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Ticks Tick Borne Dis. 2018 Feb;9(2):340-348. doi: 10.1016/j.ttbdis.2017.11.010. Epub 2017 Nov 22.

Evaluating acarological risk for exposure to Ixodes scapularis and Ixodes scapularis-borne pathogens in recreational and residential settings in Washington County, Minnesota.

Author information

1
Division of Vector-Borne Diseases, Centers for Disease Control and Prevention, 3156 Rampart Road, Fort Collins, CO 80521, USA.
2
Minnesota Department of Health, 625 Robert St N, St. Paul, MN 55164, USA.
3
Washington County Health Department, 14949 62nd St, Stillwater, MN 55082, USA.
4
Division of Vector-Borne Diseases, Centers for Disease Control and Prevention, 3156 Rampart Road, Fort Collins, CO 80521, USA. Electronic address: dyn2@cdc.gov.

Abstract

The distribution of I. scapularis, the tick vector of the bacteria that cause Lyme disease, has been expanding over the last two decades in the north-central United States in parallel with increasing incidence of human cases of Lyme disease in that region. However, assessments of residential risk for exposure to ticks are lacking from this region. Here, we measured the density of host-seeking I. scapularis nymphs in two suburban and two rural public recreational sites located in Washington County, Minnesota as well as in nearby residential properties. We sought to compare tick densities across land use types and to identify environmental factors that might impact nymphal density. We also assessed the prevalence of infection in the collected ticks with Lyme disease spirochetes (Borrelia burgdorferi sensu stricto, B. mayonii), and other I. scapularis-borne pathogens including B. miyamotoi, Babesia microti and Anaplasma phagocytophilum. Similar to studies from the eastern United States, on residential properties, I. scapularis nymphal densities were highest in the ecotonal areas between the forest edge and the lawn. Residences with the highest densities of nymphs were more likely to have a higher percentage of forest cover, log piles, and signs of deer on their property. In recreational areas, we found the highest nymphal densities both in the wooded areas next to trails as well as on mowed trails. Among the 303 host-seeking I. scapularis nymphs tested for pathogens, B. burgdorferi sensu stricto, A. phagocytophilum and B. miyamotoi were detected in 42 (13.8%), 14 (4.6%), and 2 (0.6%) nymphs, respectively.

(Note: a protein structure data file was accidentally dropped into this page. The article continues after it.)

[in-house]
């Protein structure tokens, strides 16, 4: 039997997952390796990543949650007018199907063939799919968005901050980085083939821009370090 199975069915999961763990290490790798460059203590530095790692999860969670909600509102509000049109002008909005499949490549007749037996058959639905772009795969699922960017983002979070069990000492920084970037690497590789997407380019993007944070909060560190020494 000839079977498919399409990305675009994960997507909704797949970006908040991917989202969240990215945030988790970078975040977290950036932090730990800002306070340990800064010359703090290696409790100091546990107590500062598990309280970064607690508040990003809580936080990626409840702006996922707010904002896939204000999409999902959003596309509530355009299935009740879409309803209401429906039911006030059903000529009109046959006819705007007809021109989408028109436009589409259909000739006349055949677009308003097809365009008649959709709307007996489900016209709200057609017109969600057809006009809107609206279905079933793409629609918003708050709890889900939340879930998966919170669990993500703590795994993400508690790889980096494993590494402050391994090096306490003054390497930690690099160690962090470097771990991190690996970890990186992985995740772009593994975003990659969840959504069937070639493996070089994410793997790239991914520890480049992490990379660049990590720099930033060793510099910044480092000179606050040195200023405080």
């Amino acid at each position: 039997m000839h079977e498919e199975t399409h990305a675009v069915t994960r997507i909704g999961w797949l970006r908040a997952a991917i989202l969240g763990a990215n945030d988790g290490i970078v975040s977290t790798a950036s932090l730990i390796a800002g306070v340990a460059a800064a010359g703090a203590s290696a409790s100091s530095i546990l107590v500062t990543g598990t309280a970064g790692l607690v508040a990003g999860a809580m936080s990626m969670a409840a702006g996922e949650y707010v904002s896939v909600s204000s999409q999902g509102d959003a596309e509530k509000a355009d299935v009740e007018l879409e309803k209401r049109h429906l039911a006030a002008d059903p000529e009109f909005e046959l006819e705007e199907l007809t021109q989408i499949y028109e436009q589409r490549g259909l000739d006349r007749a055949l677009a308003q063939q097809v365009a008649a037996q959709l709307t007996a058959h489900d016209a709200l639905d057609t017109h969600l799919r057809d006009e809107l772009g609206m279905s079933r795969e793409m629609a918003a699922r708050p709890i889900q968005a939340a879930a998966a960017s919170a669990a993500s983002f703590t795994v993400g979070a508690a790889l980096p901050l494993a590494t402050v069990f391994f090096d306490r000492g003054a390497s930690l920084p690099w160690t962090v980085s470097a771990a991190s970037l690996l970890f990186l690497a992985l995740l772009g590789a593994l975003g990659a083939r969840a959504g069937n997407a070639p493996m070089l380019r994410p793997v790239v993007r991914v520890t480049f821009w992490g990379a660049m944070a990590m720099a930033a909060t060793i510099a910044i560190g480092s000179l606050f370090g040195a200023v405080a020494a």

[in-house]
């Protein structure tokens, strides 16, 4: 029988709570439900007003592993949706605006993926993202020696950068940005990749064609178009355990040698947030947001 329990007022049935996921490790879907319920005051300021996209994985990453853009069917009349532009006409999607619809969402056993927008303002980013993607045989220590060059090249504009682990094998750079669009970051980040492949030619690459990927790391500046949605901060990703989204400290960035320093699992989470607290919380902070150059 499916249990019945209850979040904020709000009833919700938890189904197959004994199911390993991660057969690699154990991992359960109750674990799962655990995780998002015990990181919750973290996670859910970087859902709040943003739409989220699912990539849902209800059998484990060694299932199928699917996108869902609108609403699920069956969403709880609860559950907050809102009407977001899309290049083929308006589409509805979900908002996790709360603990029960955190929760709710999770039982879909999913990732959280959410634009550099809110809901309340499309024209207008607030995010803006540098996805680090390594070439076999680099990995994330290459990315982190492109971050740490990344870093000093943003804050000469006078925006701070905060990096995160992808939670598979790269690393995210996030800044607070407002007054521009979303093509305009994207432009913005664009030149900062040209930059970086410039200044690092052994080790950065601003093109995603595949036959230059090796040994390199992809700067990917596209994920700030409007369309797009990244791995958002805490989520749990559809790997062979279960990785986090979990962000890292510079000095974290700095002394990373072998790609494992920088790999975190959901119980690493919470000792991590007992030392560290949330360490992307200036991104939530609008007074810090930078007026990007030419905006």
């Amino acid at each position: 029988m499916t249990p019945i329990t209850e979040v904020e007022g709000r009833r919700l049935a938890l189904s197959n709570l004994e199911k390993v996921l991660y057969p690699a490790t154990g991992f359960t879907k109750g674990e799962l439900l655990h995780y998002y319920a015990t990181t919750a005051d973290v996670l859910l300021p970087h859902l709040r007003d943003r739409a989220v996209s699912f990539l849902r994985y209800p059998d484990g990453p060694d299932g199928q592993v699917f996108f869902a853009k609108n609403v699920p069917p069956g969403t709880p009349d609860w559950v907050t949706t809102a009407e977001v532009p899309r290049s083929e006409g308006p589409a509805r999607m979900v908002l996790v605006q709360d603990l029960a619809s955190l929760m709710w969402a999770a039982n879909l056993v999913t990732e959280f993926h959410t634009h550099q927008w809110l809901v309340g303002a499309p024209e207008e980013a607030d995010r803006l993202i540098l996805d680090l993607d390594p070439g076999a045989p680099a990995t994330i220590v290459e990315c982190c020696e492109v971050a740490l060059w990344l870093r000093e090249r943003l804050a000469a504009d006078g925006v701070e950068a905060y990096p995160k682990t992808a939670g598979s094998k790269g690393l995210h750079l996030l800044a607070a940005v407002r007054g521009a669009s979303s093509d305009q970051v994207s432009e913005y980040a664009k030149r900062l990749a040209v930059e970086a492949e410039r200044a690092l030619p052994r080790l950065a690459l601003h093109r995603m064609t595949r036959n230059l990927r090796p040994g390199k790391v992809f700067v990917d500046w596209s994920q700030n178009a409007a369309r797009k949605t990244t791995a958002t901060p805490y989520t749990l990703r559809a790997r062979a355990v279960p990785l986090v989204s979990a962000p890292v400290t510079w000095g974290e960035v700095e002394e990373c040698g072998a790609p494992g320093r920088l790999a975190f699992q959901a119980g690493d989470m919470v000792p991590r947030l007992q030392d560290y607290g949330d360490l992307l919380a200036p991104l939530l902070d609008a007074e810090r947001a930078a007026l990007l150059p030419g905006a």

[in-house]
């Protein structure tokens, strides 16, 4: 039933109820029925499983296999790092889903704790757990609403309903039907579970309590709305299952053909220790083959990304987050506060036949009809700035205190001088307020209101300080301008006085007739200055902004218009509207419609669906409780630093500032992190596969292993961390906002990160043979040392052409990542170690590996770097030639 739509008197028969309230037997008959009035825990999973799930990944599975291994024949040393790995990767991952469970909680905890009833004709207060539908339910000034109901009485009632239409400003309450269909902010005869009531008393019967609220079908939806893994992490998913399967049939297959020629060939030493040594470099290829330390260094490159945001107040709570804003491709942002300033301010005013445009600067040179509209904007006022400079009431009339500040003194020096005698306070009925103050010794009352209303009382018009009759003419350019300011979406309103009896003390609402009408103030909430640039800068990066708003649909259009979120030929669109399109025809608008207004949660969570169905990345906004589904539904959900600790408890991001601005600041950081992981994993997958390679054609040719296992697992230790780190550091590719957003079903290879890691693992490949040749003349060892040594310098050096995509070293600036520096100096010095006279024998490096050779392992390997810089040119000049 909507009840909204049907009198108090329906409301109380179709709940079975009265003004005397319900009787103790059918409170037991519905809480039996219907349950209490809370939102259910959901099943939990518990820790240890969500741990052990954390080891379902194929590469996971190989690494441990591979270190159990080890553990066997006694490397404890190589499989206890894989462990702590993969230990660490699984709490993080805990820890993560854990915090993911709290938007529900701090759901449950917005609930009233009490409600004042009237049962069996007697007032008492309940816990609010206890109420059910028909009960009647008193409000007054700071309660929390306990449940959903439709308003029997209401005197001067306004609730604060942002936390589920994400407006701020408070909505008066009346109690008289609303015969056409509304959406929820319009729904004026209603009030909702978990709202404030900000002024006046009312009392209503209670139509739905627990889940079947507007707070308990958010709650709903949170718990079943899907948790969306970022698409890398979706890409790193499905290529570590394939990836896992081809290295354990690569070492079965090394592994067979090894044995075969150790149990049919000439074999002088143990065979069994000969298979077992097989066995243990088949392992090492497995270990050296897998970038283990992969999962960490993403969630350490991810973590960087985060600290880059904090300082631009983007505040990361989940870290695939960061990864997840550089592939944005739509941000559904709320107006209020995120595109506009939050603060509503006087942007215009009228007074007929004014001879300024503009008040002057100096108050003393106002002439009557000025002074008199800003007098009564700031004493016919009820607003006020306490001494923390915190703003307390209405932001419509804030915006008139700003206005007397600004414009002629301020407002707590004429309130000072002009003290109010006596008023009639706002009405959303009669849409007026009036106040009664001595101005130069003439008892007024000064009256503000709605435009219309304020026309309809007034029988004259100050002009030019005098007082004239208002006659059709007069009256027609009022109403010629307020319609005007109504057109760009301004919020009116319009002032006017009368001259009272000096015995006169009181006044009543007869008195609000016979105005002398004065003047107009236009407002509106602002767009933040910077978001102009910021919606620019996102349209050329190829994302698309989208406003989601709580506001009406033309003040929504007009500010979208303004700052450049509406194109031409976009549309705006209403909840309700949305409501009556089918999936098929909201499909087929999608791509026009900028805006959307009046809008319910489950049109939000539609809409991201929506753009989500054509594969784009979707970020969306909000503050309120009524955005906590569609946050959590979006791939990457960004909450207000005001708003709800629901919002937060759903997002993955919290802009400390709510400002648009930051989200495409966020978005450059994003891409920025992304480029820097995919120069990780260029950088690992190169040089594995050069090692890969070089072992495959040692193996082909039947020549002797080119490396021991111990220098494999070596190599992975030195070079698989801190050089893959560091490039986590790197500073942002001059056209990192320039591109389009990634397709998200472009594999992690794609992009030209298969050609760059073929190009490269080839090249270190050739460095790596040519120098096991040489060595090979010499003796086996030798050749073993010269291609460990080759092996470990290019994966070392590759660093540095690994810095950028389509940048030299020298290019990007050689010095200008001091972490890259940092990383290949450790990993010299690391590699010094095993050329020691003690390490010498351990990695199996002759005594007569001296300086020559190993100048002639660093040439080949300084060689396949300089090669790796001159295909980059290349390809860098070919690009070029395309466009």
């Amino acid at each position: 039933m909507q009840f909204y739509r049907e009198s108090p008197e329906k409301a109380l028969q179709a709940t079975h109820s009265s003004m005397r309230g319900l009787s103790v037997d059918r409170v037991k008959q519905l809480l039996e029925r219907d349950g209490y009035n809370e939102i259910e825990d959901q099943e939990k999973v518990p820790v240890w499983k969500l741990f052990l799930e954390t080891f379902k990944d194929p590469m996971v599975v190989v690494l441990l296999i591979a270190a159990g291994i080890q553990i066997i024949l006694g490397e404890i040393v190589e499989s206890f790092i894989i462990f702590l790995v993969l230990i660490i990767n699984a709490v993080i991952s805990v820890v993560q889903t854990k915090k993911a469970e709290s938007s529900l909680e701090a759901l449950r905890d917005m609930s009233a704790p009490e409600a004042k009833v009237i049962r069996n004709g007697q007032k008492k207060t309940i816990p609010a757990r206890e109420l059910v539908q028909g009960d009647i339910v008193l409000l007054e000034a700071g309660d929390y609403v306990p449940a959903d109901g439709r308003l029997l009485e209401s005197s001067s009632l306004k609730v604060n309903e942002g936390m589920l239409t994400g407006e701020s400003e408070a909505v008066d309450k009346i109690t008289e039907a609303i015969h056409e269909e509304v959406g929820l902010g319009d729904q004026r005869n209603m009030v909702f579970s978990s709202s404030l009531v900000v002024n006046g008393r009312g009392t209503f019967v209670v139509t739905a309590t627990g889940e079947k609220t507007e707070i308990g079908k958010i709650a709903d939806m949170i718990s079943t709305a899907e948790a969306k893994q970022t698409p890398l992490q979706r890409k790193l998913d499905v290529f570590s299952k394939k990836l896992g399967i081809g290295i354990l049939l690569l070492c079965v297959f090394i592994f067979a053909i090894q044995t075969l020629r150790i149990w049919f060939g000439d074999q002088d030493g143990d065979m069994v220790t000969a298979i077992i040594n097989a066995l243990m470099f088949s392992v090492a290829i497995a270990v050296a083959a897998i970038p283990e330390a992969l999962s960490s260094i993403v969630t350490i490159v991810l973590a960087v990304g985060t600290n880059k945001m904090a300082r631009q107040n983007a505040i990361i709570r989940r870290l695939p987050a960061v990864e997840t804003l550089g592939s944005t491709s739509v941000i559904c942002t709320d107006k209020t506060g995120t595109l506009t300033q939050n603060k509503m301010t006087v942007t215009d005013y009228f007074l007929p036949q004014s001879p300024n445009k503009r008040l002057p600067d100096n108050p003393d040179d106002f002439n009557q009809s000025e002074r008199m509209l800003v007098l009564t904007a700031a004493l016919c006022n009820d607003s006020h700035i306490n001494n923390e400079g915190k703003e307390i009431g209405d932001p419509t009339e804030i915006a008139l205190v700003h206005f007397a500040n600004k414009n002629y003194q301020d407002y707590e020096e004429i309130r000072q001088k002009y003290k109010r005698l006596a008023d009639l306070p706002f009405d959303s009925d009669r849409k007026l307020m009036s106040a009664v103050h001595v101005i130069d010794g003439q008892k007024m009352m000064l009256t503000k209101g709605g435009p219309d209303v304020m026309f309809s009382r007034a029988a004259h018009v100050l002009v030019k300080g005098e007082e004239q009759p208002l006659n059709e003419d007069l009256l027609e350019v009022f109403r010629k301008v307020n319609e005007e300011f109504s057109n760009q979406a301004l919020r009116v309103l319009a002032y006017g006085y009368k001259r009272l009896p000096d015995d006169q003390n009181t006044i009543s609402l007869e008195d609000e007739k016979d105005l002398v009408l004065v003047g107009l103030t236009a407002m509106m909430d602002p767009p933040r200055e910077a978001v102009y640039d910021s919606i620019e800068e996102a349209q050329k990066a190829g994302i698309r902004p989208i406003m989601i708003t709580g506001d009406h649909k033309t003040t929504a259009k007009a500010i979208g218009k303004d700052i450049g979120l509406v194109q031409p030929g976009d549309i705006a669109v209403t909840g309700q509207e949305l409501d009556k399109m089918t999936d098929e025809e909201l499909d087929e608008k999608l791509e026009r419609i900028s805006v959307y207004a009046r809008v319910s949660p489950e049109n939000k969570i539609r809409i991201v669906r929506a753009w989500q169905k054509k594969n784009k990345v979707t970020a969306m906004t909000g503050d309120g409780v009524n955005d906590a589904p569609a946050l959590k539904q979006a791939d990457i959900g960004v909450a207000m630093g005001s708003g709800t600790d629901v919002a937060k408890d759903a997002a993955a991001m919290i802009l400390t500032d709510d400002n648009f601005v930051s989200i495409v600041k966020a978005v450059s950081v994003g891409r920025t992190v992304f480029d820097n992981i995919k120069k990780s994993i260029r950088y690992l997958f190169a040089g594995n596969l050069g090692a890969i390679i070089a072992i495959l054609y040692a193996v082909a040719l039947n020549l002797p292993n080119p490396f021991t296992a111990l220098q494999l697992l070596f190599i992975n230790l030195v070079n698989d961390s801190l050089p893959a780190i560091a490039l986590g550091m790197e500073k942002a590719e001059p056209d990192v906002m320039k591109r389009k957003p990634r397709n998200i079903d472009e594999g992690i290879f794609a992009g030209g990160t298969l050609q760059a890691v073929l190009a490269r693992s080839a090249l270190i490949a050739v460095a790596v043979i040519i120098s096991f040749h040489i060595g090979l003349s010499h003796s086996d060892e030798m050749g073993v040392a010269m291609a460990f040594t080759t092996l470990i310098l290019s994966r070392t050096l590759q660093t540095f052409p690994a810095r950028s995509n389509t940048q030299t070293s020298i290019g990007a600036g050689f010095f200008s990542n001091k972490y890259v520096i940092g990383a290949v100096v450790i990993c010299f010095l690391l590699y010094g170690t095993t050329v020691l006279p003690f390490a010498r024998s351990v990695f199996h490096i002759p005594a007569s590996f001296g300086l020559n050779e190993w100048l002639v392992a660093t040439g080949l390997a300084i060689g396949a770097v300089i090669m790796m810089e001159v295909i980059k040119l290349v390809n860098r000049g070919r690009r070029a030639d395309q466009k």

KEYWORDS:

Acarological risk; Habitat; Ixodes scapularis; Landscape; Lyme disease

PMID:
29195857
DOI:
10.1016/j.ttbdis.2017.11.010
[Indexed for MEDLINE]

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